Sweet Pea and the Bumblebee
Sweet Pea emerges from garden dirt in a state of confused disorientation. “And who was she really? What was the deal?” A friendly bee stops to assure Sweet Pea that her purpose in life need not remain a mystery. Unfortunately the bee speaks more like Friedrich Nietzsche than like Mister Rogers: “Out of order and chaos our world is derived. Its continuity is dynamic. Its alteration is contrived.”
The artist’s performance here is commendable varying the composition of elements in each image as much as possible a challenge because the subject a pea plant leads a stationary life. Bobbi Switzer keeps busy. In addition to wearing her illustrator’s hat she is also a photographer a woodcarver and a muralist.
Jason Akley has written three other books including the novel Salted With Salt. He is a new father and a poet. The rhymes in this book retain an elegant subtlety easy on the adult ear. Concepts borrowed from classical sources mesh decently and maintain consistency. The way to discuss existence with a small child is by using words they already understand in a strategic arrangement. The artwork is perfectly age-appropriate but the text would fit an undergrad study session for a Philosophy 101 class. “Beauty is symmetry. Nothing is to an extreme. It’s a balance of opposites. What some call the golden mean. But what else can we say about them? Are these opposites at war? Or does a synthesis take place?”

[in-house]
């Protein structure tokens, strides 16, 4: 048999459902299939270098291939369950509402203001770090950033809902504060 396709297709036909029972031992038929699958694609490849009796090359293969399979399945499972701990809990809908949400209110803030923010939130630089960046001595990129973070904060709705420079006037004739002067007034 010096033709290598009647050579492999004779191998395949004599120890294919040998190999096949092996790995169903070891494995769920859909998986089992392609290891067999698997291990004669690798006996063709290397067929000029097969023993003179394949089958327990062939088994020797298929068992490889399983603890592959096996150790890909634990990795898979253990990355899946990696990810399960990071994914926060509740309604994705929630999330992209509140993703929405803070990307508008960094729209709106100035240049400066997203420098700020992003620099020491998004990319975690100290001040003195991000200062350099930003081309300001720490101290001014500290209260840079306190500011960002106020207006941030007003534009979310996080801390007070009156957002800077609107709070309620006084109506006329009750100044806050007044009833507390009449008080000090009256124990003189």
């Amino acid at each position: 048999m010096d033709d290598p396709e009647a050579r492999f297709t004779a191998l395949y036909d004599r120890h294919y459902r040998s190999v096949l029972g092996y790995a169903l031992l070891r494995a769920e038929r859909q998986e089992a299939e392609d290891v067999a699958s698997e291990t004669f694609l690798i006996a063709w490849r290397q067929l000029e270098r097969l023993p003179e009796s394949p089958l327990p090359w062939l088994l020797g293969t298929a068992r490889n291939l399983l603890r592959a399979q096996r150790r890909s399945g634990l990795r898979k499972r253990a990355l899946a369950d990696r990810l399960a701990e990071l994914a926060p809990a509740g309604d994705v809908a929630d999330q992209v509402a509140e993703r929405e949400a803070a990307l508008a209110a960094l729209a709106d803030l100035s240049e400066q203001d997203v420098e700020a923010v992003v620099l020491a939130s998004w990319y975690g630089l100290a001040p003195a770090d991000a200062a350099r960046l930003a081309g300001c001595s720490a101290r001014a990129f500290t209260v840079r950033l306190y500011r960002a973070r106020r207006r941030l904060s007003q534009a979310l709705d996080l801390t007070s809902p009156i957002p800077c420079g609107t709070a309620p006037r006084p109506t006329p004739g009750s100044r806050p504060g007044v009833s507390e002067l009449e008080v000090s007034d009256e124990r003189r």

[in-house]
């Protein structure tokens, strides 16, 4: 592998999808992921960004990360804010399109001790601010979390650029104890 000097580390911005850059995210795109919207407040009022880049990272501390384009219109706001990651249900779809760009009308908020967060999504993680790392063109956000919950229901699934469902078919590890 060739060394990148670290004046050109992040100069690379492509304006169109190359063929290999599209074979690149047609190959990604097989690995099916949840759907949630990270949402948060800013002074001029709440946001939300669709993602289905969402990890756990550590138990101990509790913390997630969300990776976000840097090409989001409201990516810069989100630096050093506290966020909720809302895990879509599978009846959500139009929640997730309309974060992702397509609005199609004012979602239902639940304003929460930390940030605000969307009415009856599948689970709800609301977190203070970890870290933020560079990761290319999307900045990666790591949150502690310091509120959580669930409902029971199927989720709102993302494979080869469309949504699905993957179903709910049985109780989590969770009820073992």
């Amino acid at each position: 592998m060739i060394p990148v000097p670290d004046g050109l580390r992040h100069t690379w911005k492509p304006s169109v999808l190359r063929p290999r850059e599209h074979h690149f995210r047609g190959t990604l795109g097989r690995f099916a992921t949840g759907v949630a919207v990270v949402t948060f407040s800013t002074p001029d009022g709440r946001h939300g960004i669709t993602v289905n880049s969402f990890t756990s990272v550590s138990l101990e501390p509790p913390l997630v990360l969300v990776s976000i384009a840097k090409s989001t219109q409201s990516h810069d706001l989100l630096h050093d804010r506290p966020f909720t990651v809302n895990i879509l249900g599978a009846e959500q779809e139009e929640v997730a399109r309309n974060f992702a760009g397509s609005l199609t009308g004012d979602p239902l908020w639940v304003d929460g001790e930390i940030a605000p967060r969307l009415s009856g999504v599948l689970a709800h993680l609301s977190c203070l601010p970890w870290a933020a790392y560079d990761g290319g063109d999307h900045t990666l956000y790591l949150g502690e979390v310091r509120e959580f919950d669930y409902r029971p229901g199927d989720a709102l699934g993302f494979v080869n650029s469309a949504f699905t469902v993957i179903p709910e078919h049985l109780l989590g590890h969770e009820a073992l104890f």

Heady stuff for youngsters who are learning to count by fives. They’re probably not ready for Sartre yet. In the best-case scenario an adult could read Sweet Pea and the Bumblebee to a child a bit at a time and then take the trouble to construct carefully simplified explanations of the explanations. The effort to provide substance for caregivers tired of fluff stories shows thoughtful intent but the result is an intellectual overshot. Despite the presence of positive qualities this book does not meet the requirements of its most basic mission.
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